Math is fun!

So here’s the first algorithm from the Art of Computer Programming written in php.

With small irritation over the fact that the code tag in WordPress removes indentations.

Which I was able to solve with a few non-breaking spaces aka & nbsp ; because code needs indenting. Like poetry (all writing really) its legibility depends on formatting.

echo 'Euclid\'s Algorithm 1.1E ';

$number1 = 125;

$number2 = 15;

$m = $number1;

$n = $number2;

echo “Given two numbers m = $m and n = $n, find the greatest common divisor. “;

echo ‘Find the remainder using the php modulus function (%). ‘;

$remainder = $m % $n;

echo “The remainder is $remainder “;

echo ‘Is the remainder zero? ‘;

if ($remainder == 0) {

echo ‘Yes! The remainder is zero! ‘;

} else {

echo ‘Nope. Reduce. (Here Knuth says in mathematical notation set m to what n is and n to what the remainder is.) ‘;

}

Thanks to an online code runner it’s easy to see the output is:

—

**Euclid’s Algorithm 1.1E**

Given two numbers m = 125 and n = 15, find the greatest common divisor.

Find the remainder using the php modulus function (%).

The remainder is 5

Is the remainder zero?

Nope. Reduce. (Here Knuth says in mathematical notation set m to what n is and n to what the remainder is.)

—

Notice that I stopped with “Reduce.” That’s because this seemingly simple last step is recursion and insanely vital to programming but also challenging.

When writing code from scratch not algorithms in a book the code often hits the point where the next step involves recursion and then the code needs to be modified. As a result I think it’s interesting to look at the pre-recursion code and then add the recursion.

I prepared to recurse by starting with Number1 and Number2 instead of calling them “m” and “n” which I had other plans for. Now all I have to do is add a bit here and there and change a little there and here. Watch…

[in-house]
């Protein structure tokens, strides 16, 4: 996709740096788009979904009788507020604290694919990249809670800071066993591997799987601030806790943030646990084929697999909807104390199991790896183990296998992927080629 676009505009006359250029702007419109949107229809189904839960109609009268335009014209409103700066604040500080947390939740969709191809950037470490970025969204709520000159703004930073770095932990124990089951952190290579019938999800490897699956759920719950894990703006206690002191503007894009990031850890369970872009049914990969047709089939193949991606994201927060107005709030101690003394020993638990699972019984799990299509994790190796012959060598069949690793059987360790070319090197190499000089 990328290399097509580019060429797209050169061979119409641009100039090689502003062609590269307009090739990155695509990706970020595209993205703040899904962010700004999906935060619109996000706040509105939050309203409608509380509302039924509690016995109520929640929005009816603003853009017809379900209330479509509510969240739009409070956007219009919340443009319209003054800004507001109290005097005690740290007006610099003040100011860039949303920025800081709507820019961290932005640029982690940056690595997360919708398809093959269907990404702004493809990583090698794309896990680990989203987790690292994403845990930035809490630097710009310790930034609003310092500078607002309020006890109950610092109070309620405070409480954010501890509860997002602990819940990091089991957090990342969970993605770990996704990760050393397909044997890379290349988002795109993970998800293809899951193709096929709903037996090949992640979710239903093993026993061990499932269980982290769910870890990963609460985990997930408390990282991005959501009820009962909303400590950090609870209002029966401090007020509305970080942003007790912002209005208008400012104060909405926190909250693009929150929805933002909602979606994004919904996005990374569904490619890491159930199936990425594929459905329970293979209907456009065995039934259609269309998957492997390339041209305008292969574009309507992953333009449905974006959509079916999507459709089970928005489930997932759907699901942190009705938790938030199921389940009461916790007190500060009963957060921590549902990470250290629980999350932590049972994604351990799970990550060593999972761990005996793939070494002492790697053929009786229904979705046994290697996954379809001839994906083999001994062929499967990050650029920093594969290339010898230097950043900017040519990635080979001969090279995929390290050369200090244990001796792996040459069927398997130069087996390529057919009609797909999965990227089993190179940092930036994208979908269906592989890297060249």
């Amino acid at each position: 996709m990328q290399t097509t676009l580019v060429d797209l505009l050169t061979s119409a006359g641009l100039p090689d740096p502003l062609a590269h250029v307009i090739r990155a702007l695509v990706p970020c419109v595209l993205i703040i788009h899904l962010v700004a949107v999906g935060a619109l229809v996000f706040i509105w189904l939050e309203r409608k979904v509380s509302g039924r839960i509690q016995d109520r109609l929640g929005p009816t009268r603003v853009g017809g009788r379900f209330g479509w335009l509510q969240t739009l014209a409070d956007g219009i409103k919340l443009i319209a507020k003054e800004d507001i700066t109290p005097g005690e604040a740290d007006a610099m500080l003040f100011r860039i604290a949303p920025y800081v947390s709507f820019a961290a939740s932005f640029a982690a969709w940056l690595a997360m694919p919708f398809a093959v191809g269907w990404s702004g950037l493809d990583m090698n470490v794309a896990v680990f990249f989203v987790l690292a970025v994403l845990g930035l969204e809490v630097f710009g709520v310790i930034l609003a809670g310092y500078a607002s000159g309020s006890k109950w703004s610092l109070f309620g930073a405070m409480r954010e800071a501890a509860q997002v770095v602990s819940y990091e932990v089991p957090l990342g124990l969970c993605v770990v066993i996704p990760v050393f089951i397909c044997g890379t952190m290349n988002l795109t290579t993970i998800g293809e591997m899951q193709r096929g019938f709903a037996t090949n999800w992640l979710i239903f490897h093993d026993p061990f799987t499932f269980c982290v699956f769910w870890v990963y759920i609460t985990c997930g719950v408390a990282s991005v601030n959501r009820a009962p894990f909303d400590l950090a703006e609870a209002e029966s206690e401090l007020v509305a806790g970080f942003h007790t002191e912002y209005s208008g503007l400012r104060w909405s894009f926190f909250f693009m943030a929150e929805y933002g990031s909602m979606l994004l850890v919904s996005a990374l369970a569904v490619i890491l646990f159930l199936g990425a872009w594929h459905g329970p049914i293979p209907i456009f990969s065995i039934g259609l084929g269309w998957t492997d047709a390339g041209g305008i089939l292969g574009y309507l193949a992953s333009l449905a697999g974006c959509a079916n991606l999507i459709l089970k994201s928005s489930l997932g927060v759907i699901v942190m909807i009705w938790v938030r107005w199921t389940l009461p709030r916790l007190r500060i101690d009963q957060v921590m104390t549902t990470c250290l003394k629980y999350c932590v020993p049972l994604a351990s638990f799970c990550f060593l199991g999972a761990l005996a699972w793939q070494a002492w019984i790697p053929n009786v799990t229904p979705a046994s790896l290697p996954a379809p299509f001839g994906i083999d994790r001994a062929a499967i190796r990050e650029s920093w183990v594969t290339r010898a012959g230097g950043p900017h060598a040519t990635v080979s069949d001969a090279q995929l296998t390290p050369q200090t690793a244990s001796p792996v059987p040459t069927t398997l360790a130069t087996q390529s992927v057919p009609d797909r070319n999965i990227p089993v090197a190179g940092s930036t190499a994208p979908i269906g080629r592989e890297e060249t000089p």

echo 'Euclid\'s Algorithm 1.1E';

$number1 = 125;

$number2 = 15;

function littleEuclid($m, $n) {

echo “Given two numbers m = $m and n = $n, find the greatest common divisor. “;

echo ‘Find the remainder using the php modulus function (%). ‘;

$remainder = $m % $n;

echo “The remainder is $remainder “;

echo ‘Is the remainder zero? ‘;

if ($remainder == 0) {

echo “Yes! The remainder is zero! n is the answer! The answer is $n “;

} else {

echo ‘Nope. Reduce. (Here Knuth says in mathematical notation set m to what n is and n to what the remainder is.) ‘;

littleEuclid($n,$remainder);

}

}

littleEuclid($number1,$number2);

I just put in a function name where I had been setting $m and $n and then closed the function off.

Where Knuth said “Reduce” I made a call to that function and would continue to make the call until the greatest common divisor is found.

All I had to do to get it started was call my littleEuclid function with Number1 and Number2 at the bottom of the page. Too beautiful.

—

**Euclid’s Algorithm 1.1E**

Given two numbers m = 125 and n = 15, find the greatest common divisor.

Find the remainder using the php modulus function (%).

The remainder is 5

Is the remainder zero?

Nope. Reduce. (Here Knuth says in mathematical notation set m to what n is and n to what the remainder is.)

Given two numbers m = 15 and n = 5, find the greatest common divisor.

Find the remainder using the php modulus function (%).

The remainder is 0

Is the remainder zero?

Yes! The remainder is zero! n is the answer! The answer is 5

—

=) That was fun: https://gist.github.com/notbenh/8277250

First I re-implemented littleEuclid() in perl and then built microEuclid() to just return the correct value.

I plan on posting all the algorithms as I go through the book. I should probably set up a git repo for it. Doing just the correct value is a good final version. I just like all the messy versions (with code echoes to be turned into comments) that build up to it. I’ll post the github repo when I do the next one. :)

But if you want a quick preview it will all go here: https://github.com/rebekahgolden/i-heart-knuth

Yes, I created an empty project called PMS-on-Rails. No, I do not remember if I was sober at the time. Yes, I still think it’s funny.

It’s nice to see about the algorithm. However it would be good if PHP code is formatted in a nice way. Hope wordpress offers it soon